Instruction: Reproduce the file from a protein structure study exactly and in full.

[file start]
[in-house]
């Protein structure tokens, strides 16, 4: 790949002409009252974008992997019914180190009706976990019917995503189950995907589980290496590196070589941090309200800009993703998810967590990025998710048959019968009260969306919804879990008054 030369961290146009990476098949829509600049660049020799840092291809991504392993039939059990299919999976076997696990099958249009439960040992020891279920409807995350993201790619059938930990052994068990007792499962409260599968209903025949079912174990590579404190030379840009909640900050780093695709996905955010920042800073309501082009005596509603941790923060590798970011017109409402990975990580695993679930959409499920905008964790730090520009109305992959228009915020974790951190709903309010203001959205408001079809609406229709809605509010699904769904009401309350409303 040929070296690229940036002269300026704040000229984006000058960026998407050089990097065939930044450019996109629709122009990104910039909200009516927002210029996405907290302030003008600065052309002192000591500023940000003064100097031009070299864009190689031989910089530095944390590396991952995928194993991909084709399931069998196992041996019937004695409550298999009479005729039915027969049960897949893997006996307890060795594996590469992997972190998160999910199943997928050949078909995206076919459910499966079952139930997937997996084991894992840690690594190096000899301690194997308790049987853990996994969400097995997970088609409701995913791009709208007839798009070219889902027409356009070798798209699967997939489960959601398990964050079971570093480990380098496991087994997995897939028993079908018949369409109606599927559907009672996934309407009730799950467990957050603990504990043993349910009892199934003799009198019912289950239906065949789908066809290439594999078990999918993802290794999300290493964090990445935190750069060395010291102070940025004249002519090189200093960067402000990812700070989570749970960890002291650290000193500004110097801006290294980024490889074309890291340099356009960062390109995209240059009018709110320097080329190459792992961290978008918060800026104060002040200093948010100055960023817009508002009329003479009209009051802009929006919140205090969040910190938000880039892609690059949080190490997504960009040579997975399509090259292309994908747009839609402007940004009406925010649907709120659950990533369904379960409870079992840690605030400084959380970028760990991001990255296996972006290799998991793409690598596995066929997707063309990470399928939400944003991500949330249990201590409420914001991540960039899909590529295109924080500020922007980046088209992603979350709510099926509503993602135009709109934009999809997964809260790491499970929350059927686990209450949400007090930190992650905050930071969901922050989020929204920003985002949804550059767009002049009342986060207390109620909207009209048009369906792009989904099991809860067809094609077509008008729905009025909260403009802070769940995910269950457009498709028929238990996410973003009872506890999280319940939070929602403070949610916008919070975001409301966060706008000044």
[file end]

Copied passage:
[in-house]
């Protein structure tokens, strides 16, 4: 790949002409009252974008992997019914180190009706976990019917995503189950995907589980290496590196070589941090309200800009993703998810967590990025998710048959019968009260969306919804879990008054 030369961290146009990476098949829509600049660049020799840092291809991504392993039939059990299919999976076997696990099958249009439960040992020891279920409807995350993201790619059938930990052994068990007792499962409260599968209903025949079912174990590579404190030379840009909640900050780093695709996905955010920042800073309501082009005596509603941790923060590798970011017109409402990975990580695993679930959409499920905008964790730090520009109305992959228009915020974790951190709903309010203001959205408001079809609406229709809605509010699904769904009401309350409303 040929070296690229940036002269300026704040000229984006000058960026998407050089990097065939930044450019996109629709122009990104910039909200009516927002210029996405907290302030003008600065052309002192000591500023940000003064100097031009070299864009190689031989910089530095944390590396991952995928194993991909084709399931069998196992041996019937004695409550298999009479005729039915027969049960897949893997006996307890060795594996590469992997972190998160999910199943997928050949078909995206076919459910499966079952139930997937997996084991894992840690690594190096000899301690194997308790049987853990996994969400097995997970088609409701995913791009709208007839798009070219889902027409356009070798798209699967997939489960959601398990964050079971570093480990380098496991087994997995897939028993079908018949369409109606599927559907009672996934309407009730799950467990957050603990504990043993349910009892199934003799009198019912289950239906065949789908066809290439594999078990999918993802290794999300290493964090990445935190750069060395010291102070940025004249002519090189200093960067402000990812700070989570749970960890002291650290000193500004110097801006290294980024490889074309890291340099356009960062390109995209240059009018709110320097080329190459792992961290978008918060800026104060002040200093948010100055960023817009508002009329003479009209009051802009929006919140205090969040910190938000880039892609690059949080190490997504960009040579997975399509090259292309994908747009839609402007940004009406925010649907709120659950990533369904379960409870079992840690605030400084959380970028760990991001990255296996972006290799998991793409690598596995066929997707063309990470399928939400944003991500949330249990201590409420914001991540960039899909590529295109924080500020922007980046088209992603979350709510099926509503993602135009709109934009999809997964809260790491499970929350059927686990209450949400007090930190992650905050930071969901922050989020929204920003985002949804550059767009002049009342986060207390109620909207009209048009369906792009989904099991809860067809094609077509008008729905009025909260403009802070769940995910269950457009498709028929238990996410973003009872506890999280319940939070929602403070949610916008919070975001409301966060706008000044």